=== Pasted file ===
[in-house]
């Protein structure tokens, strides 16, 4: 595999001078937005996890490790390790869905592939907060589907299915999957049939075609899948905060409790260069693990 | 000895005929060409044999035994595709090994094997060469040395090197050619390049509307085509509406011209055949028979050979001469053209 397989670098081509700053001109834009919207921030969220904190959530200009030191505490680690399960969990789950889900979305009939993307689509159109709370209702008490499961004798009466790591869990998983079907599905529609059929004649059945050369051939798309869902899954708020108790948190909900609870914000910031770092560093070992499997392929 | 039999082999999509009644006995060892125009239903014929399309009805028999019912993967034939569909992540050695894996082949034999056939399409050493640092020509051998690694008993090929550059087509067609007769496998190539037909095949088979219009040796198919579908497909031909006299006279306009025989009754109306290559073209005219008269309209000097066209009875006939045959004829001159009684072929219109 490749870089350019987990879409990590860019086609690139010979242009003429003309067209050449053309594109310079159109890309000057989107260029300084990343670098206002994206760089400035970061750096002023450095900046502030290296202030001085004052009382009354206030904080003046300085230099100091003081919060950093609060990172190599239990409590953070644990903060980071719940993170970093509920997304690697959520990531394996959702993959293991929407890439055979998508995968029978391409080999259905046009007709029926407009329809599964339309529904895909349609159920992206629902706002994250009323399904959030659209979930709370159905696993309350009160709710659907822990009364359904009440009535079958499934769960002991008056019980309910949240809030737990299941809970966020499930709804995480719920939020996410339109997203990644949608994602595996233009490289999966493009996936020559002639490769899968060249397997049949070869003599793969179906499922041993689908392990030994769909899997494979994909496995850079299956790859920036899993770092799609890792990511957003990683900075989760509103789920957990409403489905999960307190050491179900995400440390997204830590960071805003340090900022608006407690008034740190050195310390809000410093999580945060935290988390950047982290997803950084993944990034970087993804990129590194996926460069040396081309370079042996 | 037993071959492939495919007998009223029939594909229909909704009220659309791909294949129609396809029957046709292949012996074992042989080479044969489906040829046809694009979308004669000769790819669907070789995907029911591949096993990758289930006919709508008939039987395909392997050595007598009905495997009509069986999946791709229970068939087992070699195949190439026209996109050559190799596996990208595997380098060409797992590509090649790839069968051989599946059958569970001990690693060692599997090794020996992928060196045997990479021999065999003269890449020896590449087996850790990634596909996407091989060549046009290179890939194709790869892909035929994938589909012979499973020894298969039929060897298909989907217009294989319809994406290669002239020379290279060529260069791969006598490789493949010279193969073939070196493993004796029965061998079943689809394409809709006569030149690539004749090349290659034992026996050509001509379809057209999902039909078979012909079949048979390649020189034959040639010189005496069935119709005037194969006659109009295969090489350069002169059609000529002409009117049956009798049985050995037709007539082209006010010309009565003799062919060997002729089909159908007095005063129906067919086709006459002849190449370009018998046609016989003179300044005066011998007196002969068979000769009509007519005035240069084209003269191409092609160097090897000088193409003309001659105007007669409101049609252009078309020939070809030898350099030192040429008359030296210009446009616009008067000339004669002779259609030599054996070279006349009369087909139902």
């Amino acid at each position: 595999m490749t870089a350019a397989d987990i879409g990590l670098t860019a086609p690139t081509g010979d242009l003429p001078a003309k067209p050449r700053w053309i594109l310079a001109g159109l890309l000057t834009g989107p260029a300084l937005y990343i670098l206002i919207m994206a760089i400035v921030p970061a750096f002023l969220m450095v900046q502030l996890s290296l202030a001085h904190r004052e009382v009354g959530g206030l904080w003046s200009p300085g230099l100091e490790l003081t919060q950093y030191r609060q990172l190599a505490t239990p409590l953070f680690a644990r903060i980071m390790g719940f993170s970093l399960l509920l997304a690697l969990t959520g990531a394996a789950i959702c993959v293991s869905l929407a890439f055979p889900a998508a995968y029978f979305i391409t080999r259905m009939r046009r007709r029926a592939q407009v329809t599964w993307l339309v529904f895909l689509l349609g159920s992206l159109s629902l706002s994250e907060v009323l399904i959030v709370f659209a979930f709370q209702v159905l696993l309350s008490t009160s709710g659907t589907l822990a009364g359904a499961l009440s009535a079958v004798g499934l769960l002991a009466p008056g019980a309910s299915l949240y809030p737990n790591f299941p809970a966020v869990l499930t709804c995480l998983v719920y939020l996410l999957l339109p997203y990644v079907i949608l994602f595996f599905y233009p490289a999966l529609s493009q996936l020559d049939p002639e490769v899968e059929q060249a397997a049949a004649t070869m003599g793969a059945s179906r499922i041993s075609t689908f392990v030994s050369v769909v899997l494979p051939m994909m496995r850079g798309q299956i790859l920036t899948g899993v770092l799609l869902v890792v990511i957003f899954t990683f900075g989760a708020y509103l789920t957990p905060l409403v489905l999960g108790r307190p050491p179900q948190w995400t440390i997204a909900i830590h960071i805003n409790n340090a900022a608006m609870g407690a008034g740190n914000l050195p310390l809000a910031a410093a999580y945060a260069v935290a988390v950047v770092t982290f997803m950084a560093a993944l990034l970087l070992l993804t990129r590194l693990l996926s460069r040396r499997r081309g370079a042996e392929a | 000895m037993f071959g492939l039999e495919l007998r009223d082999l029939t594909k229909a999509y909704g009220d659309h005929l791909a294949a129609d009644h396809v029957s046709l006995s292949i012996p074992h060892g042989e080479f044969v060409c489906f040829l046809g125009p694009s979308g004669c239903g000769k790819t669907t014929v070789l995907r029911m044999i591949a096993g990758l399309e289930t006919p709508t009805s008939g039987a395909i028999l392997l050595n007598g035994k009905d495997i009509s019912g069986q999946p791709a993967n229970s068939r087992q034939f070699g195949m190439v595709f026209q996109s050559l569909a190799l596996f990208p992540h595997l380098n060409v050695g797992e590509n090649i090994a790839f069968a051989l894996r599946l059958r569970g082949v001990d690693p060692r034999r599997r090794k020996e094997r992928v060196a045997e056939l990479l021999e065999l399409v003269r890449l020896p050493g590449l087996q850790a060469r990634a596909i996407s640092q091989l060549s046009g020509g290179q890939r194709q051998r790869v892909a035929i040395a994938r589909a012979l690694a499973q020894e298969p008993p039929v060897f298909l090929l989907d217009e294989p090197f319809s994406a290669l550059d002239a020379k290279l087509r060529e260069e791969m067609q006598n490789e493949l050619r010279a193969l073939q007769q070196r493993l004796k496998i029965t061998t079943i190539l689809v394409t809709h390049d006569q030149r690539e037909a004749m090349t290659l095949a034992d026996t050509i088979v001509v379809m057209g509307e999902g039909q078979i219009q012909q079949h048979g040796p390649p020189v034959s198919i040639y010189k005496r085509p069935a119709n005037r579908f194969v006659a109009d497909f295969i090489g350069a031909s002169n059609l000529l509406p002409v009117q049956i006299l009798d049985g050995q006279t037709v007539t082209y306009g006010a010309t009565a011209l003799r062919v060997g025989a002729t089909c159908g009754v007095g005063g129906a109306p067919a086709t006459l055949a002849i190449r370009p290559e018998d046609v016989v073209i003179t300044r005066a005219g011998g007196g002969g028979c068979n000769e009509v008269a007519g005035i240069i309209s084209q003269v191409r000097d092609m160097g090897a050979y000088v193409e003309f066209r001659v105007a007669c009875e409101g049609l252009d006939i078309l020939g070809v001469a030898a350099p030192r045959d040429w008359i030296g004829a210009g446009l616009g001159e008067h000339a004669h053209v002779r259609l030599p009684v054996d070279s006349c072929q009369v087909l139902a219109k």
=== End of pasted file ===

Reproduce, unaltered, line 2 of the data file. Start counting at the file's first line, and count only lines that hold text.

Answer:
């Protein structure tokens, strides 16, 4: 595999001078937005996890490790390790869905592939907060589907299915999957049939075609899948905060409790260069693990 | 000895005929060409044999035994595709090994094997060469040395090197050619390049509307085509509406011209055949028979050979001469053209 397989670098081509700053001109834009919207921030969220904190959530200009030191505490680690399960969990789950889900979305009939993307689509159109709370209702008490499961004798009466790591869990998983079907599905529609059929004649059945050369051939798309869902899954708020108790948190909900609870914000910031770092560093070992499997392929 | 039999082999999509009644006995060892125009239903014929399309009805028999019912993967034939569909992540050695894996082949034999056939399409050493640092020509051998690694008993090929550059087509067609007769496998190539037909095949088979219009040796198919579908497909031909006299006279306009025989009754109306290559073209005219008269309209000097066209009875006939045959004829001159009684072929219109 490749870089350019987990879409990590860019086609690139010979242009003429003309067209050449053309594109310079159109890309000057989107260029300084990343670098206002994206760089400035970061750096002023450095900046502030290296202030001085004052009382009354206030904080003046300085230099100091003081919060950093609060990172190599239990409590953070644990903060980071719940993170970093509920997304690697959520990531394996959702993959293991929407890439055979998508995968029978391409080999259905046009007709029926407009329809599964339309529904895909349609159920992206629902706002994250009323399904959030659209979930709370159905696993309350009160709710659907822990009364359904009440009535079958499934769960002991008056019980309910949240809030737990299941809970966020499930709804995480719920939020996410339109997203990644949608994602595996233009490289999966493009996936020559002639490769899968060249397997049949070869003599793969179906499922041993689908392990030994769909899997494979994909496995850079299956790859920036899993770092799609890792990511957003990683900075989760509103789920957990409403489905999960307190050491179900995400440390997204830590960071805003340090900022608006407690008034740190050195310390809000410093999580945060935290988390950047982290997803950084993944990034970087993804990129590194996926460069040396081309370079042996 | 037993071959492939495919007998009223029939594909229909909704009220659309791909294949129609396809029957046709292949012996074992042989080479044969489906040829046809694009979308004669000769790819669907070789995907029911591949096993990758289930006919709508008939039987395909392997050595007598009905495997009509069986999946791709229970068939087992070699195949190439026209996109050559190799596996990208595997380098060409797992590509090649790839069968051989599946059958569970001990690693060692599997090794020996992928060196045997990479021999065999003269890449020896590449087996850790990634596909996407091989060549046009290179890939194709790869892909035929994938589909012979499973020894298969039929060897298909989907217009294989319809994406290669002239020379290279060529260069791969006598490789493949010279193969073939070196493993004796029965061998079943689809394409809709006569030149690539004749090349290659034992026996050509001509379809057209999902039909078979012909079949048979390649020189034959040639010189005496069935119709005037194969006659109009295969090489350069002169059609000529002409009117049956009798049985050995037709007539082209006010010309009565003799062919060997002729089909159908007095005063129906067919086709006459002849190449370009018998046609016989003179300044005066011998007196002969068979000769009509007519005035240069084209003269191409092609160097090897000088193409003309001659105007007669409101049609252009078309020939070809030898350099030192040429008359030296210009446009616009008067000339004669002779259609030599054996070279006349009369087909139902």